Narrative medicine is relevant to health care professions and can be used to enhance patient as well as the clinician’s experiences.
I have been growing more and more interested in the concept of narrative medicine.
I recently became familiar with “A Piece of My Mind,” which is published in JAMA.1 These are essays where clinicians offer their reflections on a myriad of topics regarding their patients and health care in general. In one essay that I read, an emergency department physician, Jonathan Zygowiec, DO, wrote about his experience with stage IV colorectal cancer. The essay, called Virtually Grounded, looked at the technology used in virtual reality (VR). According to Zygowiec, VR “might play [a role] in end-of-life care in the future to help patients virtually travel the world and connect with others.”
Another essay JAMA has recently published, called Grief As a Superpower, was written by a medical student whose first code blue helped her to come to terms her father’s death.2
As someone who has worked in oncology for many years, I have become interested in different resources available for those who want to improve their ability to tell stories about their experiences in health care. I am very interested in how diving into narrative medicine can help me unpack my own experiences in medicine. My only question at this point is to find more of these programs in my area, as well as nationwide.
Columbia University Programs
This overview of narrative medicine resources begins with the program originator, Columbia University. They offer a master’s program in narrative medicine as well as an online certificate program. The MS program began in 2009. In my opinion, the first sentence of the program’s online description should resonate with oncology RNs and clinical social workers: “The care of the sick unfolds in stories.”3 This is true and is evidenced in oncology on a daily basis. Often, measures trying to extend life in 2023 involves a trio of surgery, chemotherapy, and radiation. Dealing with end-of-life care is not a skill that is learned overnight.
Narrative medicine looks at patient stories and provides an interactive component. According to Columbia, narrative medicine “addresses the needs of patients and caregivers to voice their experience, to be heard and to be valued, and it acknowledges the power of narrative to change the way care is given and received.”3 Those who complete this program can continue their clinical practice as a physician, nurse, or social worker, and incorporate knowledge from this field.
The online certificate is a noncredit option, and the courses can be awarded 6 academic credits if the student wants to pursue the master’s degree option. The certificate option is calledCertification of Professional Achievement in Narrative Medicine.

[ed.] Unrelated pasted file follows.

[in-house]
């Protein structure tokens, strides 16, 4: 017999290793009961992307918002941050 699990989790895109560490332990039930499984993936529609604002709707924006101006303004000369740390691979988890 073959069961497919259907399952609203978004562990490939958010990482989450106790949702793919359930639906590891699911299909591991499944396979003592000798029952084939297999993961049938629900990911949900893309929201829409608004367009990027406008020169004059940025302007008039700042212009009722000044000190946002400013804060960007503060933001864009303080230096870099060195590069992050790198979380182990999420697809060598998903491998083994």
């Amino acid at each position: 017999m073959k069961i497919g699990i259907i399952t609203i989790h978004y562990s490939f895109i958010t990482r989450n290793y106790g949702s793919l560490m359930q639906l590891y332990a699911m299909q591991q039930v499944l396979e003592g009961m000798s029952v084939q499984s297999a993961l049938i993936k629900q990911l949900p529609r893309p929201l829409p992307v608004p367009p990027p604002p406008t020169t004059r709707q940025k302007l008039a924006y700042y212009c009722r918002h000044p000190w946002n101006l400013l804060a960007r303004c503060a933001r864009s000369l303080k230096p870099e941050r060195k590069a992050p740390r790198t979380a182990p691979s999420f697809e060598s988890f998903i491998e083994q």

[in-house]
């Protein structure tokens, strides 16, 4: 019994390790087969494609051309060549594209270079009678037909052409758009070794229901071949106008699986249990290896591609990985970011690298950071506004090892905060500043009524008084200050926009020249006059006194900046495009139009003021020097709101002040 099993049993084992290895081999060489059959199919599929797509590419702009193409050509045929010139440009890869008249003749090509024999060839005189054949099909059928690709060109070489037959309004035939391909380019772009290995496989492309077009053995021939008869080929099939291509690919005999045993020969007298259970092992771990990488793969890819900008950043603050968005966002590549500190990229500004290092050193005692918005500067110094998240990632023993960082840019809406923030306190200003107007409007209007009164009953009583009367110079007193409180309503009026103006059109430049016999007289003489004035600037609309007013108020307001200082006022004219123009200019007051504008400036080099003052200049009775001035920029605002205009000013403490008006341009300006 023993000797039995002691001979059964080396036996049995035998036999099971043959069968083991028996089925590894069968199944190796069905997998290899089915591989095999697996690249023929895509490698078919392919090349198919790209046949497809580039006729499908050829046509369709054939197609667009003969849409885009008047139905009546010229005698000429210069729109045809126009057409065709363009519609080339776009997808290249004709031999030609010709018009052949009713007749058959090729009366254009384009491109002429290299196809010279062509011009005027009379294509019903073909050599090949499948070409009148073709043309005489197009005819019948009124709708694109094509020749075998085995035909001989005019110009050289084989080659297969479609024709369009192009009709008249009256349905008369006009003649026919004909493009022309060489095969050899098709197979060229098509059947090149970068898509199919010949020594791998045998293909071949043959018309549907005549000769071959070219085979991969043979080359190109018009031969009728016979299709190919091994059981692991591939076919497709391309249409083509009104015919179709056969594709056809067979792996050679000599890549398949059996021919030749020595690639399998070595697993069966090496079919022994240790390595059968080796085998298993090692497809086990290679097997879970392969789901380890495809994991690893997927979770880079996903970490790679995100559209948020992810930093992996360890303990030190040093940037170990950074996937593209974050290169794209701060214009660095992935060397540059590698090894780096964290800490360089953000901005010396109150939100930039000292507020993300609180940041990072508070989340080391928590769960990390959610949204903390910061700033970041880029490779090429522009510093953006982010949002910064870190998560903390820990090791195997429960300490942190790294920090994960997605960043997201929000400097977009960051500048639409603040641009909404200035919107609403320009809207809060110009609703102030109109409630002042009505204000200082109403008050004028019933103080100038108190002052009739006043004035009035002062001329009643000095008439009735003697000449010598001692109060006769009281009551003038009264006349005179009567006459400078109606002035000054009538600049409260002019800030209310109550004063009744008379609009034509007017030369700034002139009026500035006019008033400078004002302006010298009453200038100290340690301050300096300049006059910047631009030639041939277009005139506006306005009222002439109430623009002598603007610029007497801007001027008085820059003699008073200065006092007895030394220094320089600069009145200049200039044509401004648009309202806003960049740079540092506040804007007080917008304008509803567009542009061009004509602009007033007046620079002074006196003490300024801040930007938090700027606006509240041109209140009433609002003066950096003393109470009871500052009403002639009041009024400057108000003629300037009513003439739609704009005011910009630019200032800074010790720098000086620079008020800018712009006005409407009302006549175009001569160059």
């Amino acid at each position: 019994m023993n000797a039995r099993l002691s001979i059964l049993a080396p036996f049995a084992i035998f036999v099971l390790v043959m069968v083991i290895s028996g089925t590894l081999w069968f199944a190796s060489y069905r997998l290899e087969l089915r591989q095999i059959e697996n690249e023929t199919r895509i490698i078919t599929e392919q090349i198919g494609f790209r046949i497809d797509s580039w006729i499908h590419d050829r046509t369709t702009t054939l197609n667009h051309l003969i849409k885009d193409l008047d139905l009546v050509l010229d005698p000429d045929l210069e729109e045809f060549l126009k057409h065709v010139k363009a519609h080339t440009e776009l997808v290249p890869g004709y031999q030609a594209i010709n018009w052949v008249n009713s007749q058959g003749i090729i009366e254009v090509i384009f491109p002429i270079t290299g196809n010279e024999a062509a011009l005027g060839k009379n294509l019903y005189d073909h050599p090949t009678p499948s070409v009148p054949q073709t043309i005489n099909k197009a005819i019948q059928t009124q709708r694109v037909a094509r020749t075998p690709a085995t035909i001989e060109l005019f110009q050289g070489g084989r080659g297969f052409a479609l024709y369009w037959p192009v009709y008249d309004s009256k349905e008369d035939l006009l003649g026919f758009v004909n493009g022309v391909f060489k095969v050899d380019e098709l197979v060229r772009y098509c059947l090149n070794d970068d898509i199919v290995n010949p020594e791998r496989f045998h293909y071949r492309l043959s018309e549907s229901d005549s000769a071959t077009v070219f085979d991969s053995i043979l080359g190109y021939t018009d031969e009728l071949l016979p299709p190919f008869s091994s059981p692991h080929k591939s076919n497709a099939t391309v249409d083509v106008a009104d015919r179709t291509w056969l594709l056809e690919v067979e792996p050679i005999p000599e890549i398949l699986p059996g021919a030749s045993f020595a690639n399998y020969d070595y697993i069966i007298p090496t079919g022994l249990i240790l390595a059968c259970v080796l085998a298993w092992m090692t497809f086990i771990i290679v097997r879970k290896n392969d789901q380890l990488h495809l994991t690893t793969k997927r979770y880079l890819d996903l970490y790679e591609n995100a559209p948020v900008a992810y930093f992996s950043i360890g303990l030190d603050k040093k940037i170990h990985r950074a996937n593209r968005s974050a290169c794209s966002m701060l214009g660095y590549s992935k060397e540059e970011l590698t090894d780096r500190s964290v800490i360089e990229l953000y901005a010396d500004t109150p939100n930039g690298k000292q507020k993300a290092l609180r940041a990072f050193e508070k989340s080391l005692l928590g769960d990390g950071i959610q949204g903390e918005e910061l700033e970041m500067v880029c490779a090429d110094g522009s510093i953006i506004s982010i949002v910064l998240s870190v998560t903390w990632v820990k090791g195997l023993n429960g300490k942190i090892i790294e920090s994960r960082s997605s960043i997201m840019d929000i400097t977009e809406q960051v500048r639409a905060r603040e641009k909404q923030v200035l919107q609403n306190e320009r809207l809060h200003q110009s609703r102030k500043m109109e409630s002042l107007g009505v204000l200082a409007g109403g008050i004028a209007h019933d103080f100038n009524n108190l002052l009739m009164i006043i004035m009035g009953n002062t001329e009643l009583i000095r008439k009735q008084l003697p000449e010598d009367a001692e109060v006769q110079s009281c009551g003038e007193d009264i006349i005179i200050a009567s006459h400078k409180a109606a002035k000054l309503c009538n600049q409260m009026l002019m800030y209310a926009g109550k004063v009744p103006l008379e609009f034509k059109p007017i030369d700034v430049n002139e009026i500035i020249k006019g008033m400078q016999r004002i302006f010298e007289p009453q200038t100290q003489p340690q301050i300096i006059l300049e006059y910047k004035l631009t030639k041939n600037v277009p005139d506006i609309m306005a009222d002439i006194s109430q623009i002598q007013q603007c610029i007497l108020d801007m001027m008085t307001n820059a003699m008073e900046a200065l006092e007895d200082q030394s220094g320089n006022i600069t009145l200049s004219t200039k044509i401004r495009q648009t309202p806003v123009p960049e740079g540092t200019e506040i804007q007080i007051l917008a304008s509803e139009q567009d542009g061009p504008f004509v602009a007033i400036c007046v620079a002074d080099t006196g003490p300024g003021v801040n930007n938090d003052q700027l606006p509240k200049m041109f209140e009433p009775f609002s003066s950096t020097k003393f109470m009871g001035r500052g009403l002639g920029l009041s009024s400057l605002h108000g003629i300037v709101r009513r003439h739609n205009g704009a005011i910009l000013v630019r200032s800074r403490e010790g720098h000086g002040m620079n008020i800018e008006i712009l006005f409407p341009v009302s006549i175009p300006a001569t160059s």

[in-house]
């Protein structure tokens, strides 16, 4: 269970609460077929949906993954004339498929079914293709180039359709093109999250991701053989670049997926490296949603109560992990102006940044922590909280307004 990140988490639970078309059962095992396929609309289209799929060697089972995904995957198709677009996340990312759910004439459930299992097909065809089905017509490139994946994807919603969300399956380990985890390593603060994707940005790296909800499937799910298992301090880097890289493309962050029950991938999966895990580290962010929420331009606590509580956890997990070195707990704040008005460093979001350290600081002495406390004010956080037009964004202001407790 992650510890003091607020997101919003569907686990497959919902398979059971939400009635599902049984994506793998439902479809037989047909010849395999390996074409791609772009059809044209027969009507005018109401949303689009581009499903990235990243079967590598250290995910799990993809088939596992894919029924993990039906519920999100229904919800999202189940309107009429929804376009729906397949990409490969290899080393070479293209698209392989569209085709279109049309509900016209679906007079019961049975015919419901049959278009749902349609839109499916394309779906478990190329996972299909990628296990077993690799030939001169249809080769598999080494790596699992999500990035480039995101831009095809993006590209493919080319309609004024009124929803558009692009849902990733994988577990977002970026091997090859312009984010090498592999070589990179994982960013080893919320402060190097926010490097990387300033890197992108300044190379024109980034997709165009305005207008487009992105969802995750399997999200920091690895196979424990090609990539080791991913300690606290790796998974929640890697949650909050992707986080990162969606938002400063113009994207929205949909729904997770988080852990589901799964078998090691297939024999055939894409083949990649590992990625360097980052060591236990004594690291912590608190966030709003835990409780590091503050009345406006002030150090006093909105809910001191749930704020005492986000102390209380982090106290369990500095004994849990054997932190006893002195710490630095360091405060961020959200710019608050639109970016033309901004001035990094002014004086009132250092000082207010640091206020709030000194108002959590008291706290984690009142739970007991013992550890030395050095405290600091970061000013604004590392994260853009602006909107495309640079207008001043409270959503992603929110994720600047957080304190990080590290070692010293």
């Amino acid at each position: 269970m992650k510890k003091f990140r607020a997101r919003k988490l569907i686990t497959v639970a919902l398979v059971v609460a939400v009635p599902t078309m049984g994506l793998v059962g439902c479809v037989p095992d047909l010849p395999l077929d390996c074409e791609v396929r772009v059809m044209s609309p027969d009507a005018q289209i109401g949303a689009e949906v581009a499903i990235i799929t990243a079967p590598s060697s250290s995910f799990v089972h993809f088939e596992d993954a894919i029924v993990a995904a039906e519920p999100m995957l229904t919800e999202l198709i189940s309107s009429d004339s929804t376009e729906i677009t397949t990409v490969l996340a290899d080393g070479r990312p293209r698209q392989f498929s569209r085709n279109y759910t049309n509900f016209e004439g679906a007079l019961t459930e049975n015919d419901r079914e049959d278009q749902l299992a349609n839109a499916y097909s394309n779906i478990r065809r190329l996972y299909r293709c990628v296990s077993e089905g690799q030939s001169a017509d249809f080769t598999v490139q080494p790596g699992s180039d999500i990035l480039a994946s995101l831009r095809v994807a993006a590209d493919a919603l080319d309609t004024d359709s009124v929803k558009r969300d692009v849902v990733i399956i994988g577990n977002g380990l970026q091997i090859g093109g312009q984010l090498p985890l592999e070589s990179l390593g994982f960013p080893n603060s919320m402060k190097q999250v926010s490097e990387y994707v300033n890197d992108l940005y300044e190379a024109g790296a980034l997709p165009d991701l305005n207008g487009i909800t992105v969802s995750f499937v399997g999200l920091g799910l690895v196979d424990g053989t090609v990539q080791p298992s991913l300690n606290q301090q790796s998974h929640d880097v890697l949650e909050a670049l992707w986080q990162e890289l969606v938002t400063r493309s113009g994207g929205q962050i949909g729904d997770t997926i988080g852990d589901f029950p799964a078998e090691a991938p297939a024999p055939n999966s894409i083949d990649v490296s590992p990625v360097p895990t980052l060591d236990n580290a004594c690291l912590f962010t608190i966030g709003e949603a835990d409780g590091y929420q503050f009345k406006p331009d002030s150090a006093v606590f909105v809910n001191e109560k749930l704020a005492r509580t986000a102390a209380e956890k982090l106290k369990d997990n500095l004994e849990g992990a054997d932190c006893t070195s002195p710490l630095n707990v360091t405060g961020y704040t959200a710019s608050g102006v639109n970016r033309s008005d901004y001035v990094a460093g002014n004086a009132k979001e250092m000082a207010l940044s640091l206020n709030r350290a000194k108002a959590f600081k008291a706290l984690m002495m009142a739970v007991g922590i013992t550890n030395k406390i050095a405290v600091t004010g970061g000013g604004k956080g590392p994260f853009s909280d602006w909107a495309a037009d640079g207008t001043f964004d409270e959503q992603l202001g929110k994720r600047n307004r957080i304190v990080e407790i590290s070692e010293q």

Digging a little deeper, I found that Temple University also offers a narrative medicine course. Their program, which was founded in 2016, is embedded within the school’s MD program curriculum. It also offers activities, workshops and events which are open to all the student, faculty, and staff in their health system. Moreover, as of 2021, the school also offers a graduate certificate program in narrative medicine.4
As part of the embedded MD program, first-year medical students are invited to reflect on anatomy, as second-year students they are asked to reflect on the experience of wearing a white coat, and by their third year, they are given the opportunity to explore the impact that their clinical rotations have had on them—such as witnessing death for the first time or seeing first-hand the stark health-related disparities within the community that Temple treats.4
The University also hosts a podcast called Narratives of North Broad Podcast - Stories from Temple Health. The mission of the podcast is to coalesce the listening audience by creating a space of healing and growth.5
The University of Southern California, Los Angeles also has a master’s program in narrative medicine.Similar to the other programs that I have found, there is an emphasis on the patient story. In a description of their program on their website, they write “narrative medicine is founded on the idea that stories matter in the clinical encounter.”6
I also identified a certificate program that is 100% online. This program is offered by Baypath University. I believe this course might appeal to the RN and clinical social worker working in oncology because there is an internship component between the student writer and a clinician.As the university describes,“The internship will place writers in health care and other settings to lead creative writing groups to foster the use of writing as a tool in the medical journey and/or the trauma experience.”7 This will dovetail with the oncology experience in an informed experience, allowing the writer to gain some perspective about what they have experienced and express it on paper.
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